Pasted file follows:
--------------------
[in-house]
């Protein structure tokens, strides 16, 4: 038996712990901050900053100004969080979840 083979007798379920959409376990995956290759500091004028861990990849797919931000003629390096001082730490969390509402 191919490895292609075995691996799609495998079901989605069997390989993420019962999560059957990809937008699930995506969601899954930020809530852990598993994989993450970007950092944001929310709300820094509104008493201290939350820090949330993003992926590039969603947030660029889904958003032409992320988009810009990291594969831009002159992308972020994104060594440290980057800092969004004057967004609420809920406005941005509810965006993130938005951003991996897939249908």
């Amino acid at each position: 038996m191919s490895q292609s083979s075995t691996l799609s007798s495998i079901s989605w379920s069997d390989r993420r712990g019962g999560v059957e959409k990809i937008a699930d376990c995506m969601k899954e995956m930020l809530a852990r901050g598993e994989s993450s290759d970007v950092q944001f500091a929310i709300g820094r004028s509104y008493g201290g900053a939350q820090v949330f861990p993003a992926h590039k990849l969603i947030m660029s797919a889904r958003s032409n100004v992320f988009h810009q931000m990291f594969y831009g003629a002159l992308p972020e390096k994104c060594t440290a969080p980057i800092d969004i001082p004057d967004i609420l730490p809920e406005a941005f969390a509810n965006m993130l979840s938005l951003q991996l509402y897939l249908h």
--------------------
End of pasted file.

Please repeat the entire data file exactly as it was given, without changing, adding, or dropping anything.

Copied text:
[in-house]
């Protein structure tokens, strides 16, 4: 038996712990901050900053100004969080979840 083979007798379920959409376990995956290759500091004028861990990849797919931000003629390096001082730490969390509402 191919490895292609075995691996799609495998079901989605069997390989993420019962999560059957990809937008699930995506969601899954930020809530852990598993994989993450970007950092944001929310709300820094509104008493201290939350820090949330993003992926590039969603947030660029889904958003032409992320988009810009990291594969831009002159992308972020994104060594440290980057800092969004004057967004609420809920406005941005509810965006993130938005951003991996897939249908």
């Amino acid at each position: 038996m191919s490895q292609s083979s075995t691996l799609s007798s495998i079901s989605w379920s069997d390989r993420r712990g019962g999560v059957e959409k990809i937008a699930d376990c995506m969601k899954e995956m930020l809530a852990r901050g598993e994989s993450s290759d970007v950092q944001f500091a929310i709300g820094r004028s509104y008493g201290g900053a939350q820090v949330f861990p993003a992926h590039k990849l969603i947030m660029s797919a889904r958003s032409n100004v992320f988009h810009q931000m990291f594969y831009g003629a002159l992308p972020e390096k994104c060594t440290a969080p980057i800092d969004i001082p004057d967004i609420l730490p809920e406005a941005f969390a509810n965006m993130l979840s938005l951003q991996l509402y897939l249908h």